Seems like I posted prematurely. A fine detail, supreme in its irony, had escaped my notice the first ten times I read my employer's email trying to bring sense to absurd phrases. It says there very clearly that the "Day of Solidarity" holiday only applies to those working for the CEA (Atomic Energy Commission) not the CNRS (National Scienctific Research Center). And thus, while my boss will be working in the lab, I'll be riding my bike through the mountains celebrating solidarity. Whatever it is, may it be blessed.
Tuesday, May 30, 2006
If you want to understand French politics (a wild challenge not an attainable goal), you have to grasp the concept of the word solidarité first. Whenever grey men engaged in the affairs of society enunciate their ideas in front of a TV camera, solidarity takes inevitably center stage. No matter whether you disagree with your opponent or whether you want to shut down the country with a grève général, if you solidaritize it, the French public will swallow what you say.
Having grown up in the east of Germany, I am not completely foreign to the concept of solidarity. We used to support rice farmers in Vietnam and children in Mozambique (but never Polish dock workers), anonymously, distant and abstract.
These days, solidarity is even more abstract, and equally imposed from above. I got an email today from our institute's administration that this coming Monday is the "Day of Solidarity", a holiday created to make up for the loss of Pentecost - on the same day. Solidarity with whom, why and how exactly, nothing was elaborated.
What the letter elaborated was that the "Day of Solidarity" covered only seven hours. Full time is eight hours. We have to compensate - and I'm not making this up - for "the difference between the theoretical daily work time and the theoretical duration of the holiday". Quite naturally, we get an hour off on Friday to make up for the one hour we can't take off on Monday because it's already a holiday.
If you don't understand this even the third time your read it, I'd say there's a fair chance that you're sane, and that you'd be shaking your head till your neck was stiff if you were living in France. And maybe it's not solidarity that's the foundation of the French system, but utter and complete lack of logic, abstruse obfuscation, and impenetrable nonsense, a metaphysical kind of dark matter that powers the country with the most bizarre of effects. Just watch the news.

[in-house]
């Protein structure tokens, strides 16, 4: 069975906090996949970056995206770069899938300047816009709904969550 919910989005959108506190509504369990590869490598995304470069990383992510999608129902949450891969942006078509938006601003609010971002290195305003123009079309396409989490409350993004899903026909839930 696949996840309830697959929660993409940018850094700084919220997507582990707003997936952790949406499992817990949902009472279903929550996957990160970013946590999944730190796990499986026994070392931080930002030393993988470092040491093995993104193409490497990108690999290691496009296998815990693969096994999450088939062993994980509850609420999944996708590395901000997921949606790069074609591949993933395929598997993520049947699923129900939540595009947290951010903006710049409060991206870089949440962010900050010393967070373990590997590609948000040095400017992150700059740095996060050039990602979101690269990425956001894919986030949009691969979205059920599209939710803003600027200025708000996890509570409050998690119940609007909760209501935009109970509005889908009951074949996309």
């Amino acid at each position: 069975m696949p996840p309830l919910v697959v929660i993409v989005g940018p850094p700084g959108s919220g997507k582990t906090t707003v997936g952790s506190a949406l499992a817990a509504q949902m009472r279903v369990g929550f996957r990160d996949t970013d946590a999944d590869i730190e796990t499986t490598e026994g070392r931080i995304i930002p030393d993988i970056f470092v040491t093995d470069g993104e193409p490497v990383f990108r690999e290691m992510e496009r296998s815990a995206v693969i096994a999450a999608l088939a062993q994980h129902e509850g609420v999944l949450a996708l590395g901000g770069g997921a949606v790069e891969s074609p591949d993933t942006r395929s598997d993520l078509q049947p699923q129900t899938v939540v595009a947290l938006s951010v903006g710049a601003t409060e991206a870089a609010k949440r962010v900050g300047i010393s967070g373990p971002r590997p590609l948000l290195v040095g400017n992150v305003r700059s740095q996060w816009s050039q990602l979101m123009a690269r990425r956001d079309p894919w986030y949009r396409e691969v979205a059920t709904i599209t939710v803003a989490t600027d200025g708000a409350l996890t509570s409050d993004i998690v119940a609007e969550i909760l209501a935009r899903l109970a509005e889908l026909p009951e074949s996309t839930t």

Sunday, May 28, 2006
This morning, after three days off work and a grand total of 97km on my odometer (yes, that is all of 60 pathetic miles in three days), it finally occured to me blame it all on the bike. Under the stimulating influence of my weekend morning coffee, I even briefly toyed with the idea of buying a new baby.
I'm much too cheap for that, of course. As long as something works, there is no need for replacement. But action needed to be taken. My fork had given me strage vibrations lately. Nothing I could pin down, nothing moved in the wrong places, but something was odd about it.
I went down to my basement and rebuilt the fork. One hour, two black hands and three pounds of grease later, everything was reassembled, and I was ready for a long ride. As soon as I was out the door, I could feel the difference. It was like day and night, and the bike behaved like new, its fork smooth and stiff.
And lo and behold, Silver still knows how to run. It took me through the Vercors for much longer than I was comfortable. My bars were eaten after 110km, and I hadn't packed a twenty for ice-cream and espresso. I ran out of water several times. Luckily, French villages present plenty of opportunities to refill, which narrowly saved my ass today. I reached home, delirious and shaking, right before darkness fell after six and a half hours out riding, easily beating last year's longest ride.
When I turned on my computer I read with great excitement that a fellow with the fine name Förster won the last stage of the Giro today. Turns out my namesake is riding for Gerolsteiner, and he is a fine sprinter. Today he surprised himself by winning in Milano, on the Giro's Champs Elysées. Chapeau!
Saturday, May 27, 2006
What's up with "ze Germans" is a question I hear quite often, usually accompanied by weary shaking of heads. I am a German, but I am hard-pressed to explain what Germans are, exactly, and why they do things they way they do them. Sometimes I don't even know they do them the way people tell me they do.
Germans are surely a strange people. Good thing Der Spiegel has started to compile a survival guide/manual about Germany consisting of short articles mostly written by foreigners who live in the country or Germans who don't anymore. It is quite an instructive read and funny as well. I recognize myself in many of the pages. I have never taken aspirin, I think there are only two ways of doing things (exactly right or not at all), and when you tell me we should have tea some time, I'll be in your living room faster than you can brew some fine Elam. The one thing I got away from quickly when moving to the US, though, was shopping when I'm supposed to.